FIGURE 4. Working model. CCA cells show reduced ciliary expression due to the overexpression of the deacetylases HDAC6 and SIRT1 that target the ciliary axoneme among other functions. The loss of primary cilia induces cell proliferation, migration, and EMT. The combined treatment with butyrate and ACY-1215 synergistically decreases proliferation, migration, and EMT by directly restoring ciliary expression and affecting the signaling pathways downstream these organelles that normally repress cell growth, and indirectly by SIRT1-induced epigenetics regulation.
Data Availability Statement
The raw data supporting the conclusion of this article will be made available by the authors, without undue reservation.
KP and SG conceptualized the study and wrote the manuscript. KP and SR carried out experiments and collected and analyzed data.
This work was supported by the National Institutes of Health Grant R01CA183764 (to SG) and The Hormel Foundation.
Conflict of Interest
The authors declare that the research was conducted in the absence of any commercial or financial relationships that could be construed as a potential conflict of interest.
All claims expressed in this article are solely those of the authors and do not necessarily represent those of their affiliated organizations, or those of the publisher, the editors, and the reviewers. Any product that may be evaluated in this article, or claim that may be made by its manufacturer, is not guaranteed or endorsed by the publisher.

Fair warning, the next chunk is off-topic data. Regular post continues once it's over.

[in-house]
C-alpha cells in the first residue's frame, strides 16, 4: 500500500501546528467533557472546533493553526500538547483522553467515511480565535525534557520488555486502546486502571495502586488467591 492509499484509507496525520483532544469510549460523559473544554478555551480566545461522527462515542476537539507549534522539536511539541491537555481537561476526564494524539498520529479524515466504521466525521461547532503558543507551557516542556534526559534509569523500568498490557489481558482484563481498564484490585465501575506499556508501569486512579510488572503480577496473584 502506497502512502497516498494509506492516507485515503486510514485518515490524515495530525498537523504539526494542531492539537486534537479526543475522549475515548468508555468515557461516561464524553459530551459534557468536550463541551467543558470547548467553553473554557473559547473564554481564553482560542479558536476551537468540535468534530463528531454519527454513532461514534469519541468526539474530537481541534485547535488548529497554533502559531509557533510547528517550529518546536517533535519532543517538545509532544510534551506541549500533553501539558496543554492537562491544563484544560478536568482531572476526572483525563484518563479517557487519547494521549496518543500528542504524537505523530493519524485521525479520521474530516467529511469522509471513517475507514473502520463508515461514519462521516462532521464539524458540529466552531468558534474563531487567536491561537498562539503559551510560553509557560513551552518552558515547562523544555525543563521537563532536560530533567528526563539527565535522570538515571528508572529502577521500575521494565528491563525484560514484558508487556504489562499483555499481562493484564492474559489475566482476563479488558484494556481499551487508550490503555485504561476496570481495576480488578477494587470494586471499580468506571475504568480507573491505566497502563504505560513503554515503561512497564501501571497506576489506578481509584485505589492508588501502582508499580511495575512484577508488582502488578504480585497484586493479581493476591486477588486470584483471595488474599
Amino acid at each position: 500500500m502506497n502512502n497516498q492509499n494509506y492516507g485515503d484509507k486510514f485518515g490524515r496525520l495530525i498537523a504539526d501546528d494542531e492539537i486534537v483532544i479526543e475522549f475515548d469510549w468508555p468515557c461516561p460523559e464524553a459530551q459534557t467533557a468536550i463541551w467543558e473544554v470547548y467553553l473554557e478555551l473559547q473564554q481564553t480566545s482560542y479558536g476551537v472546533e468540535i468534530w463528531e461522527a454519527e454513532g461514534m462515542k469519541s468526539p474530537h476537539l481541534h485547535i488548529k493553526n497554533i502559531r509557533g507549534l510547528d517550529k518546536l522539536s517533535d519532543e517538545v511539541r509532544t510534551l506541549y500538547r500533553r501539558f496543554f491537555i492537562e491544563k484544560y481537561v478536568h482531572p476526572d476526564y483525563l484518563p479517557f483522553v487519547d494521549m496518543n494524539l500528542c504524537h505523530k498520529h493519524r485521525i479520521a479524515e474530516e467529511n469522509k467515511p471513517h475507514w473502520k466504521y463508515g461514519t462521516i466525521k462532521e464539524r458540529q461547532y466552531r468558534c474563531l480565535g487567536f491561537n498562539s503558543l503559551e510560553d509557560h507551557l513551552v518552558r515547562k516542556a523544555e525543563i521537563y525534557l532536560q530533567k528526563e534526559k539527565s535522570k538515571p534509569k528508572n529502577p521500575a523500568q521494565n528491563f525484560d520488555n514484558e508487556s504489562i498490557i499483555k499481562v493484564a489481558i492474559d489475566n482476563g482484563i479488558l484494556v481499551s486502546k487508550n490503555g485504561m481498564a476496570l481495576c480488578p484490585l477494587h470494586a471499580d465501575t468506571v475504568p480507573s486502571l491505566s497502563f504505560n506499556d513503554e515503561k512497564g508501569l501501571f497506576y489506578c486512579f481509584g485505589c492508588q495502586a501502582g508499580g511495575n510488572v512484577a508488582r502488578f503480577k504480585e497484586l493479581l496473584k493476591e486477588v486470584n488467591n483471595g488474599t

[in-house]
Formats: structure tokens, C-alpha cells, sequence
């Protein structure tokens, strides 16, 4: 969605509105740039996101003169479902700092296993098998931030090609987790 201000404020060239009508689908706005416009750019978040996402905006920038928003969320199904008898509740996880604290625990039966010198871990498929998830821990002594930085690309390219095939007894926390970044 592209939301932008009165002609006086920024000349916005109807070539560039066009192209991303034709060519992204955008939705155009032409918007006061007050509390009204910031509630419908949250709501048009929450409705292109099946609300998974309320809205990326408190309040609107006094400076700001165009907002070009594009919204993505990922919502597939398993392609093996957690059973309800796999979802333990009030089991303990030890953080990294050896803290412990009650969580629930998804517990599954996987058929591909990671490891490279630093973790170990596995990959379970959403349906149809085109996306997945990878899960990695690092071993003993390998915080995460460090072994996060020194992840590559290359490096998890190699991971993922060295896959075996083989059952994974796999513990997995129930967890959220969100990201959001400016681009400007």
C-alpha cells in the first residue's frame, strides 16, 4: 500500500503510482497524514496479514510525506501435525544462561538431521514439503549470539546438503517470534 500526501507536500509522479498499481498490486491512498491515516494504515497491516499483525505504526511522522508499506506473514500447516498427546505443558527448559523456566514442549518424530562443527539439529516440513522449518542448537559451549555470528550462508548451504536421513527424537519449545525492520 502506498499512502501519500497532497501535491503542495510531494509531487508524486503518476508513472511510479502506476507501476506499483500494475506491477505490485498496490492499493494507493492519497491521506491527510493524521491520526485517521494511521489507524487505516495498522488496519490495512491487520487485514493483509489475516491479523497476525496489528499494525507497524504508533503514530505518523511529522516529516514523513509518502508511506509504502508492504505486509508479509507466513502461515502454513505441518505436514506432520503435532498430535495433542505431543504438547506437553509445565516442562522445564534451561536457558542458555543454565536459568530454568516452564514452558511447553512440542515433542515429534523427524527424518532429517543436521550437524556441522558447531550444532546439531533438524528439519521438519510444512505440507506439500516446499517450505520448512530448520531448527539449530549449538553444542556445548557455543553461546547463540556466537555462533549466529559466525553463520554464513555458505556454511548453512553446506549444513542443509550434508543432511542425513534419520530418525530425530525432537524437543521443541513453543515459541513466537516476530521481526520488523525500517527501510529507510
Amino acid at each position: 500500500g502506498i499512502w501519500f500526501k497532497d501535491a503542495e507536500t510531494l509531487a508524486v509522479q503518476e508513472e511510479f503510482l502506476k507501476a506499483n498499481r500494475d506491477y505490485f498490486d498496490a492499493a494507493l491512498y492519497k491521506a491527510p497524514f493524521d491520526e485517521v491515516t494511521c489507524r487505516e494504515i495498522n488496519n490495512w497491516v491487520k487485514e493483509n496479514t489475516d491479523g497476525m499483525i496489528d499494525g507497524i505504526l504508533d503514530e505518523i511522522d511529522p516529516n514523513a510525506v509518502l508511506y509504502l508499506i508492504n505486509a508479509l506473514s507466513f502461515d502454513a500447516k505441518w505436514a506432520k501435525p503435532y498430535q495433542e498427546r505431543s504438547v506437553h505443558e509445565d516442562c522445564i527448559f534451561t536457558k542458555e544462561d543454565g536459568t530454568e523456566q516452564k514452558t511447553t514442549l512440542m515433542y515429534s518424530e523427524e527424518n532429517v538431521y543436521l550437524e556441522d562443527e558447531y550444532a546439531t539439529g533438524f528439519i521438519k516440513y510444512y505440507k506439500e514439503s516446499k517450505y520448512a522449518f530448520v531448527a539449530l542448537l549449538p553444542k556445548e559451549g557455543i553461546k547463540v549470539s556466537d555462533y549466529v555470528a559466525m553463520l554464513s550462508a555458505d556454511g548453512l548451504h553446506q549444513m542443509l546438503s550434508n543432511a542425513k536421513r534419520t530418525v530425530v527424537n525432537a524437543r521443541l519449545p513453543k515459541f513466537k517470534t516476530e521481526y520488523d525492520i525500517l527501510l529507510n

The content is solely the responsibility of the authors and does not necessarily represent the official views of the National Institutes of Health.
BSA, bovine serum albumin; CCA, cholangiocarcinoma; cDNA, complementary DNA; EMT, epithelial–mesenchymal transition; gRNA, guide RNA; HCC, hepatocellular carcinoma; HDAC, histone deacetylase; NT, non-target; shRNA, short RNA.
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Keywords: short-chain fatty acid, butyrate, HDAC6, cilia, cholangiocarcinoma
Citation: Pant K, Richard S and Gradilone SA (2022) Short-Chain Fatty Acid Butyrate Induces Cilia Formation and Potentiates the Effects of HDAC6 Inhibitors in Cholangiocarcinoma Cells. Front. Cell Dev. Biol. 9:809382. doi: 10.3389/fcell.2021.809382
Received: 04 November 2021; Accepted: 09 December 2021;
Published: 13 January 2022.
Edited by:Maria Cecilia Larocca, CONICET Rosario, Argentina
Reviewed by:Heather Francis, Indiana University, United States
Jose Badano, Institut Pasteur de Montevideo, Uruguay
Copyright © 2022 Pant, Richard and Gradilone. This is an open-access article distributed under the terms of the Creative Commons Attribution License (CC BY). The use, distribution or reproduction in other forums is permitted, provided the original author(s) and the copyright owner(s) are credited and that the original publication in this journal is cited, in accordance with accepted academic practice. No use, distribution or reproduction is permitted which does not comply with these terms.